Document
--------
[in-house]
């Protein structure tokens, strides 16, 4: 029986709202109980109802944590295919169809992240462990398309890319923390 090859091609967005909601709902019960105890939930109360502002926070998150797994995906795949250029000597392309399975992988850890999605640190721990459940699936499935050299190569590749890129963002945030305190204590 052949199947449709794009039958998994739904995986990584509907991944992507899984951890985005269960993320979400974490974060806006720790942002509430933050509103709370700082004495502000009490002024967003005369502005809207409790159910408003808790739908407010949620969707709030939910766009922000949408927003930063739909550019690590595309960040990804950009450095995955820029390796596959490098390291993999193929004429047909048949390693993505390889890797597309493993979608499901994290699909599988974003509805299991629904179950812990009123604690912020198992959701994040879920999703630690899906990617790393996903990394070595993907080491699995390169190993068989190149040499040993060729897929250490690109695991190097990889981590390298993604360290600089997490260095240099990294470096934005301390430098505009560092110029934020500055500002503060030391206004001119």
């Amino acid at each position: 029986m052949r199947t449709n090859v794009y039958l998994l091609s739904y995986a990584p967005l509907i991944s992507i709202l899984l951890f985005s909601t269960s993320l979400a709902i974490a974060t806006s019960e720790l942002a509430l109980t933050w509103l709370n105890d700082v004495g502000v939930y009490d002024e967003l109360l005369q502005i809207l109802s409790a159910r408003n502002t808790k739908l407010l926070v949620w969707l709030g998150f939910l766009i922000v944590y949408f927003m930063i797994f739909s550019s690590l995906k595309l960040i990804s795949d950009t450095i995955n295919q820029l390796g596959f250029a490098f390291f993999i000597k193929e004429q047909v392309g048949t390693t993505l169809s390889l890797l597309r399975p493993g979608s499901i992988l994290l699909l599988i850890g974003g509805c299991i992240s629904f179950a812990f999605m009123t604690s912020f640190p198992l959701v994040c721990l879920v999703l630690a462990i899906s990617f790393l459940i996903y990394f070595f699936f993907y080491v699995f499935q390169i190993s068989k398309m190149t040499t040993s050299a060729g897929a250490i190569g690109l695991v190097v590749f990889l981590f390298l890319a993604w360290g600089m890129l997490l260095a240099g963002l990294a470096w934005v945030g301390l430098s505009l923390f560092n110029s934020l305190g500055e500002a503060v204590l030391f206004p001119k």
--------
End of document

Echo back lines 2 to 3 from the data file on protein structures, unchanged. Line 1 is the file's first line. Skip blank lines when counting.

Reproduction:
């Protein structure tokens, strides 16, 4: 029986709202109980109802944590295919169809992240462990398309890319923390 090859091609967005909601709902019960105890939930109360502002926070998150797994995906795949250029000597392309399975992988850890999605640190721990459940699936499935050299190569590749890129963002945030305190204590 052949199947449709794009039958998994739904995986990584509907991944992507899984951890985005269960993320979400974490974060806006720790942002509430933050509103709370700082004495502000009490002024967003005369502005809207409790159910408003808790739908407010949620969707709030939910766009922000949408927003930063739909550019690590595309960040990804950009450095995955820029390796596959490098390291993999193929004429047909048949390693993505390889890797597309493993979608499901994290699909599988974003509805299991629904179950812990009123604690912020198992959701994040879920999703630690899906990617790393996903990394070595993907080491699995390169190993068989190149040499040993060729897929250490690109695991190097990889981590390298993604360290600089997490260095240099990294470096934005301390430098505009560092110029934020500055500002503060030391206004001119």
């Amino acid at each position: 029986m052949r199947t449709n090859v794009y039958l998994l091609s739904y995986a990584p967005l509907i991944s992507i709202l899984l951890f985005s909601t269960s993320l979400a709902i974490a974060t806006s019960e720790l942002a509430l109980t933050w509103l709370n105890d700082v004495g502000v939930y009490d002024e967003l109360l005369q502005i809207l109802s409790a159910r408003n502002t808790k739908l407010l926070v949620w969707l709030g998150f939910l766009i922000v944590y949408f927003m930063i797994f739909s550019s690590l995906k595309l960040i990804s795949d950009t450095i995955n295919q820029l390796g596959f250029a490098f390291f993999i000597k193929e004429q047909v392309g048949t390693t993505l169809s390889l890797l597309r399975p493993g979608s499901i992988l994290l699909l599988i850890g974003g509805c299991i992240s629904f179950a812990f999605m009123t604690s912020f640190p198992l959701v994040c721990l879920v999703l630690a462990i899906s990617f790393l459940i996903y990394f070595f699936f993907y080491v699995f499935q390169i190993s068989k398309m190149t040499t040993s050299a060729g897929a250490i190569g690109l695991v190097v590749f990889l981590f390298l890319a993604w360290g600089m890129l997490l260095a240099g963002l990294a470096w934005v945030g301390l430098s505009l923390f560092n110029s934020l305190g500055e500002a503060v204590l030391f206004p001119k």